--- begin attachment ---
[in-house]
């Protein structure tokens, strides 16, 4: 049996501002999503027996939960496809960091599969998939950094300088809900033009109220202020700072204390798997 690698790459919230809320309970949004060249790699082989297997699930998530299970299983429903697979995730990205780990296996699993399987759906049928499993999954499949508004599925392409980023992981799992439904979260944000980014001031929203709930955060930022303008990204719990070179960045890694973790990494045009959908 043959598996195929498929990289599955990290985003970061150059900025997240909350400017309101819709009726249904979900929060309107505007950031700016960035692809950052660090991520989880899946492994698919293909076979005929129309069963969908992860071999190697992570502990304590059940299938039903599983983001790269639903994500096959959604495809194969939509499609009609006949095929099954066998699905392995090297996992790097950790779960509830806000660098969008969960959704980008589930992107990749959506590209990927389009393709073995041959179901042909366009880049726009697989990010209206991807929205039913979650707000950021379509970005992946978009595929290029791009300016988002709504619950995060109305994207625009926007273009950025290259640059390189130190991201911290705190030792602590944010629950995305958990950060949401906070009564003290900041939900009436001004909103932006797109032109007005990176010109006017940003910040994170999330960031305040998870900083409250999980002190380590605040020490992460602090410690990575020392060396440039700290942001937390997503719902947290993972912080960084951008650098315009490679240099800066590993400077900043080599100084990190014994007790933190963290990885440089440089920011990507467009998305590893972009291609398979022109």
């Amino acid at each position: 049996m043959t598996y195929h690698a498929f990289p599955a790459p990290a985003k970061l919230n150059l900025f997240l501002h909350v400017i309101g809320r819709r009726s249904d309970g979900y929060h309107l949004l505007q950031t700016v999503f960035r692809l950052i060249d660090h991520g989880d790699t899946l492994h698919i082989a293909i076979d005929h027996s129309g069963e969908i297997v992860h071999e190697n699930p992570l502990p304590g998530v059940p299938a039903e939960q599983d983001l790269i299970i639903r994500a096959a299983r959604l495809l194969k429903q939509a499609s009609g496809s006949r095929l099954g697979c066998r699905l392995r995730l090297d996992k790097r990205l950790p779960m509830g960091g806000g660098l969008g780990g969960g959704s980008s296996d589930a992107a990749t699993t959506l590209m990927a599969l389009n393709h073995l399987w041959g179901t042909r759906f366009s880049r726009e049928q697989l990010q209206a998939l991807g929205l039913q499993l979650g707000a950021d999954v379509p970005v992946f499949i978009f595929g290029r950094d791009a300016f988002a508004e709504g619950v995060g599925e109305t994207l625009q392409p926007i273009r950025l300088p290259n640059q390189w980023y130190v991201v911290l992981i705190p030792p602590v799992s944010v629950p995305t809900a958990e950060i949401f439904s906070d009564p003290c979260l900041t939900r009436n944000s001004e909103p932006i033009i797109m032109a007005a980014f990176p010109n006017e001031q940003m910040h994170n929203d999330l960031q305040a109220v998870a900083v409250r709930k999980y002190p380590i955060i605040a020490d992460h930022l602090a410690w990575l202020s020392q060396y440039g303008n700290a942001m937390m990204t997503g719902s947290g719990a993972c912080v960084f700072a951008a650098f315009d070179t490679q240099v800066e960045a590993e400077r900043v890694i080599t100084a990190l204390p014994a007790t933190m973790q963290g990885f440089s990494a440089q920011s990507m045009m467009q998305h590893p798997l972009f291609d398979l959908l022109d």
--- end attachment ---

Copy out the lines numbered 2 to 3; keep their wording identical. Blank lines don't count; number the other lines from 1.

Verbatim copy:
């Protein structure tokens, strides 16, 4: 049996501002999503027996939960496809960091599969998939950094300088809900033009109220202020700072204390798997 690698790459919230809320309970949004060249790699082989297997699930998530299970299983429903697979995730990205780990296996699993399987759906049928499993999954499949508004599925392409980023992981799992439904979260944000980014001031929203709930955060930022303008990204719990070179960045890694973790990494045009959908 043959598996195929498929990289599955990290985003970061150059900025997240909350400017309101819709009726249904979900929060309107505007950031700016960035692809950052660090991520989880899946492994698919293909076979005929129309069963969908992860071999190697992570502990304590059940299938039903599983983001790269639903994500096959959604495809194969939509499609009609006949095929099954066998699905392995090297996992790097950790779960509830806000660098969008969960959704980008589930992107990749959506590209990927389009393709073995041959179901042909366009880049726009697989990010209206991807929205039913979650707000950021379509970005992946978009595929290029791009300016988002709504619950995060109305994207625009926007273009950025290259640059390189130190991201911290705190030792602590944010629950995305958990950060949401906070009564003290900041939900009436001004909103932006797109032109007005990176010109006017940003910040994170999330960031305040998870900083409250999980002190380590605040020490992460602090410690990575020392060396440039700290942001937390997503719902947290993972912080960084951008650098315009490679240099800066590993400077900043080599100084990190014994007790933190963290990885440089440089920011990507467009998305590893972009291609398979022109």
């Amino acid at each position: 049996m043959t598996y195929h690698a498929f990289p599955a790459p990290a985003k970061l919230n150059l900025f997240l501002h909350v400017i309101g809320r819709r009726s249904d309970g979900y929060h309107l949004l505007q950031t700016v999503f960035r692809l950052i060249d660090h991520g989880d790699t899946l492994h698919i082989a293909i076979d005929h027996s129309g069963e969908i297997v992860h071999e190697n699930p992570l502990p304590g998530v059940p299938a039903e939960q599983d983001l790269i299970i639903r994500a096959a299983r959604l495809l194969k429903q939509a499609s009609g496809s006949r095929l099954g697979c066998r699905l392995r995730l090297d996992k790097r990205l950790p779960m509830g960091g806000g660098l969008g780990g969960g959704s980008s296996d589930a992107a990749t699993t959506l590209m990927a599969l389009n393709h073995l399987w041959g179901t042909r759906f366009s880049r726009e049928q697989l990010q209206a998939l991807g929205l039913q499993l979650g707000a950021d999954v379509p970005v992946f499949i978009f595929g290029r950094d791009a300016f988002a508004e709504g619950v995060g599925e109305t994207l625009q392409p926007i273009r950025l300088p290259n640059q390189w980023y130190v991201v911290l992981i705190p030792p602590v799992s944010v629950p995305t809900a958990e950060i949401f439904s906070d009564p003290c979260l900041t939900r009436n944000s001004e909103p932006i033009i797109m032109a007005a980014f990176p010109n006017e001031q940003m910040h994170n929203d999330l960031q305040a109220v998870a900083v409250r709930k999980y002190p380590i955060i605040a020490d992460h930022l602090a410690w990575l202020s020392q060396y440039g303008n700290a942001m937390m990204t997503g719902s947290g719990a993972c912080v960084f700072a951008a650098f315009d070179t490679q240099v800066e960045a590993e400077r900043v890694i080599t100084a990190l204390p014994a007790t933190m973790q963290g990885f440089s990494a440089q920011s990507m045009m467009q998305h590893p798997l972009f291609d398979l959908l022109d």